AUCKLAND, New Zealand — New Zealand will rely on the same starting XV which beat Australia in the semifinals to try to end its long Rugby World Cup drought in Sunday’s final against France.
Graham Henry made only one change in the 22-man squad — bringing Adam Thomson onto the bench at Victor Vito’s expense — on Friday for the final at Eden Park, where New Zealand will attempt to win the William Webb Ellis Trophy for the first time since 1987.
Thomson has battled ankle and knee injuries throughout the tournament but has been passed fit this week. Henry said the change was no reflection on Vito but Thomson had greater experience in big test matches.
“One of the guys has been there before, played big test matches. The other one hasn’t had that experience very often,” he said.
Richie McCaw, playing his 103rd test, will lead a starting XV which has a combined 708 test caps. He will combine with Kieran Read and Jerome Kaino in the backrow for the 21st test, an All Blacks record for a loose forward trio.
Keven Mealamu will earn his 92nd test cap in the final, equaling the All Blacks’ record for a hooker set by 1987 World Cup winner Sean Fitzpatrick.
“It’s pretty surreal,” Mealamu said. “Sean was my manager in the New Zealand under-20s.
“He was a great leader and a true professional and I’m pretty amazed to be able to play the same number of tests as him.”
Henry possibly named his last All Blacks team on Friday because he is thought likely to step down after Sunday’s final, ending his seven year tenure as New Zealand coach. Asked if that was the case, he replied: “Who knows?”
Henry said he believed the All Blacks had prepared well for Sunday’s match but “finals football” was a new experience for the current group of players.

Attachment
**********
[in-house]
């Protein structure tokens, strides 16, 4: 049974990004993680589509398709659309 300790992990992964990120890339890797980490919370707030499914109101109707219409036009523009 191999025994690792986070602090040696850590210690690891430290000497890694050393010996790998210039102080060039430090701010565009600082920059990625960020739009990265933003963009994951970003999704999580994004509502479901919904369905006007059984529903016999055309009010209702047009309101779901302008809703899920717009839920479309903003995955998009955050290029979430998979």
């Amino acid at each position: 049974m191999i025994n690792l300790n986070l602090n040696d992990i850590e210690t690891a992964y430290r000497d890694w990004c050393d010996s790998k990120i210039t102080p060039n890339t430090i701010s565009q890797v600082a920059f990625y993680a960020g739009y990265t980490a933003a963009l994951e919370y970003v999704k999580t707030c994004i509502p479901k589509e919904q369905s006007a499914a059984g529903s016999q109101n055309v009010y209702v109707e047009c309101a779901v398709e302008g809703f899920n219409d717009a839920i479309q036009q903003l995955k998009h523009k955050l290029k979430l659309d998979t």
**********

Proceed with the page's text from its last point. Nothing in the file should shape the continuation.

“This is our 12th test match in 14 weeks,” he said. “I don’t think that has ever happened before so it’s pretty demanding, the constant rugby and the toll that takes on the body and the mind probably.
“We have to make sure we dovetail what we’re doing to that situation. We can’t be over-physical at training and we haven’t been so we’ve just got to prepare accordingly because of the situation.
“Quite a few of the boys know they’ve played 12 test matches in the last 14 weeks or will do after Sunday.”
Aaron Cruden was retained at flyhalf, starting back-to-back tests at No. 10 after being drafted into the squad when star playmaker Dan Carter was ruled out with a tournament-ending groin injury. The 22-year-old Cruden will be making his 9th test appearance.
All Blacks great Grant Fox was playing only his seventh test in the 1987 victory over France, when scored 17 points in the 29-9 win and finished the inaugural tournament with a record 126 points. Fox’s mark still stands as the highest individual tally at a World Cup tournament.
The All Blacks beat No. 2-ranked Australia 20-6 last Sunday and have been in dominant form in the tournament, including a 37-17 win over France in the pool stage.
“I’ve been with a lot of these guys for a long time and, though they may be the leading team in the world, they’ve never been world champions,” Henry said. “It would be just marvelous to have that title because they’ve had every other title that’s going apart from this one.
“So for Richie (McCaw) and the boys I think it would be fantastic. You don’t deserve that title until you do the job. I think they’re good enough. That would be the icing on the cake, really.”
France comes into the final in patchy form, following scrappy wins over Japan and Canada with losses to New Zealand and Tonga in the group stage. The French produced their best rugby to beat England in the quarterfinals, but struggled to hold off a 14-man Wales 9-8 in the semifinals.
After beating France in the 1987 final, the All Blacks have lost knockout matches to the French, including the semifinals in 1999 and the quarterfinals four years ago.
France coach Marc Lievremont has stuck with the same starting lineup for the entire knockout round.